*Guest post by Karen Licker, Social Banker & Content Contributor (Independent) at J.D. Power and Associates
As banks continue to explore ways to manage the sensitivity around charging fees while minimizing the impact associated with charging those fees, it’s important to focus on the following three areas:
The data from our 2012 U.S. Retail Banking Satisfaction Study shows that fee structure changes not only have a significant impact on customer satisfaction, but they also lead to an increase in problem incidence and intended attrition. The following are some best practices banks should consider when making changes to fee structures:
- When changes are necessary, focus on limiting the number of changes customers are forces to accept. For example, making two or three changes to fee structures per year may be more confusing and less satisfying than making multiple changes at one time.
- When fee changes are necessary, it is critical to communicate the changes well in advance so that customers are not caught by surprise.
- While communication of fees is mandatory, there are some other ways for financial institutions to help ensure customers are aware of changes—e.g., communicating changes more than once and preferably via multiple channels, such as mailed letter and online notification.
Source: J.D. Power and Associates 2012 U.S. Banking Satisfaction Study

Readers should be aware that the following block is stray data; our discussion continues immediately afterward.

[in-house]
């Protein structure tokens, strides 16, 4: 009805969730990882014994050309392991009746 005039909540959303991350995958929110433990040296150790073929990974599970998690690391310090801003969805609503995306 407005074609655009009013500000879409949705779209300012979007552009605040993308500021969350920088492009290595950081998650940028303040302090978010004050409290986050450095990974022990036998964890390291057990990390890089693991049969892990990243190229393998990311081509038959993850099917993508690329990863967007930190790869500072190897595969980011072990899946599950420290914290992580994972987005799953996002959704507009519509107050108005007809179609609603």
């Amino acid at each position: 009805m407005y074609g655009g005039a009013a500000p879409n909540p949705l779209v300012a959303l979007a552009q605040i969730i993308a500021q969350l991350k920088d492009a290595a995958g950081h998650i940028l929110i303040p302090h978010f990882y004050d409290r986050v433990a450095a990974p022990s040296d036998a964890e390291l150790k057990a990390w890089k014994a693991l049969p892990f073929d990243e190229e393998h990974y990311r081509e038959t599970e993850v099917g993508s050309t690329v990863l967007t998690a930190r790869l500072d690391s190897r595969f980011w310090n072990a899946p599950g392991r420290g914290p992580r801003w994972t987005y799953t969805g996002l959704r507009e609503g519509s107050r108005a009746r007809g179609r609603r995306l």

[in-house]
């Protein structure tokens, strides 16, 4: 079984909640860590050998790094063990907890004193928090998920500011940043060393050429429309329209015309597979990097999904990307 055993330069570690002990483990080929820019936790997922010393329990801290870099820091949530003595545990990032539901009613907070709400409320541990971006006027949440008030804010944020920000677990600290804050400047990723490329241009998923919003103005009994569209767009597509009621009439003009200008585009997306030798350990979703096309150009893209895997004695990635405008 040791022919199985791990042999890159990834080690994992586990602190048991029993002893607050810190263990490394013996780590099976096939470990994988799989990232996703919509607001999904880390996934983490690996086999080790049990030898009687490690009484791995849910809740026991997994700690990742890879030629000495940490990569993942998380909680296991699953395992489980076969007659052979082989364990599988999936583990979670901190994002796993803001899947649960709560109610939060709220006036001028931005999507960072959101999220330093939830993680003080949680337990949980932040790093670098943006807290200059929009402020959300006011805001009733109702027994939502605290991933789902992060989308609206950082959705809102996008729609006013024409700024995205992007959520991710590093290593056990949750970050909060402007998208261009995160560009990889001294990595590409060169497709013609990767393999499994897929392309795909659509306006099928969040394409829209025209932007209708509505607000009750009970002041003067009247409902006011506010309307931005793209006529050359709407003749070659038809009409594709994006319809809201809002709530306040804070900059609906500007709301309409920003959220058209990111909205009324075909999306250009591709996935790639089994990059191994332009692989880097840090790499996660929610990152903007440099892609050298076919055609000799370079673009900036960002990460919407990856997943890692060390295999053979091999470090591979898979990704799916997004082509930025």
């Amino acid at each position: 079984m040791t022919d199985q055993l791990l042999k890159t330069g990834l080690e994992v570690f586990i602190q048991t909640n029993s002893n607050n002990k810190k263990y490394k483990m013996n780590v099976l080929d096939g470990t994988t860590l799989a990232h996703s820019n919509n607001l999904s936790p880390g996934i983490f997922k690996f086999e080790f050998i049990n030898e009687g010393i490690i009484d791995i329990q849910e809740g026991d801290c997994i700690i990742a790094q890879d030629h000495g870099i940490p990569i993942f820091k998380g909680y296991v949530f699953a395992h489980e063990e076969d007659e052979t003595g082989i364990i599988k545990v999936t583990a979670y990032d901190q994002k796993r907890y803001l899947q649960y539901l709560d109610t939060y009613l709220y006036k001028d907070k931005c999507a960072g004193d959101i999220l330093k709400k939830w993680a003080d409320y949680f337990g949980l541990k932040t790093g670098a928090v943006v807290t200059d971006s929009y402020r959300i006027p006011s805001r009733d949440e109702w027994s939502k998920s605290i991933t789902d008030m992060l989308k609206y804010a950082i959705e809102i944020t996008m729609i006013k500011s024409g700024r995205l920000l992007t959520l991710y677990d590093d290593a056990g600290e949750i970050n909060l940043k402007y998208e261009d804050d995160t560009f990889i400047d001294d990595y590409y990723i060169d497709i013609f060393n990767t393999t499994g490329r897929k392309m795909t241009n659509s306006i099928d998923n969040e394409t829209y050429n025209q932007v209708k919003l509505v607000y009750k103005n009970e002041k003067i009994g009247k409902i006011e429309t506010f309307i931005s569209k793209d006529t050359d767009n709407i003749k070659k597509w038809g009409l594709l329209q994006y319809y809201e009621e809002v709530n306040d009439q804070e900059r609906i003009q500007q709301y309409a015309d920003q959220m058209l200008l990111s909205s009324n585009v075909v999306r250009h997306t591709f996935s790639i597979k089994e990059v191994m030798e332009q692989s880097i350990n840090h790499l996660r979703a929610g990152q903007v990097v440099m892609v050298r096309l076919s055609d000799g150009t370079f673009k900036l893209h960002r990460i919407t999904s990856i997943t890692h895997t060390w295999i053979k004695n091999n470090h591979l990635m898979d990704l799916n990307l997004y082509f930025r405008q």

The impact of communication on the fee experience goes far beyond simply providing advance notice of any changes to the fee structure. There are other best practices that banks can follow to provide their customers with more information regarding fees or information on other product pricing options available:
Account initiation: Starting with account initiation, it’s vital that representatives perform a detailed needs assessment and identify the products that meets customers’ needs. Performing a detailed needs assessment during account initiation provides a big lift in fee understanding (22 percentage point difference for “completely” identified needs) , while also providing a significant lift in satisfaction.
Online account information: It goes without saying that providing customers with clear and concise access to account information and other pertinent information via the bank’s website is crucial. Clarity of account information and Clarity of information provided on the website provide considerable lifts in Fees satisfaction, while also improving fee understanding by 16 percentage points.
Outbound communication: Proactively contacting customers three or four times per year regarding banking products and services enhances satisfaction and understanding of both fees and product offerings, without creating information overload. Study findings show that satisfaction and understanding both begin to decline when customers receive five or more proactive contacts per year. This also includes performing account reviews to ensure customers have the right products. Empowering branch tellers and call center representatives to proactively review customer accounts and make recommendations for alternative products and pricing options provides lifts in Fees satisfaction and understanding and significantly improves the bank’s Brand Image rating for being Customer driven.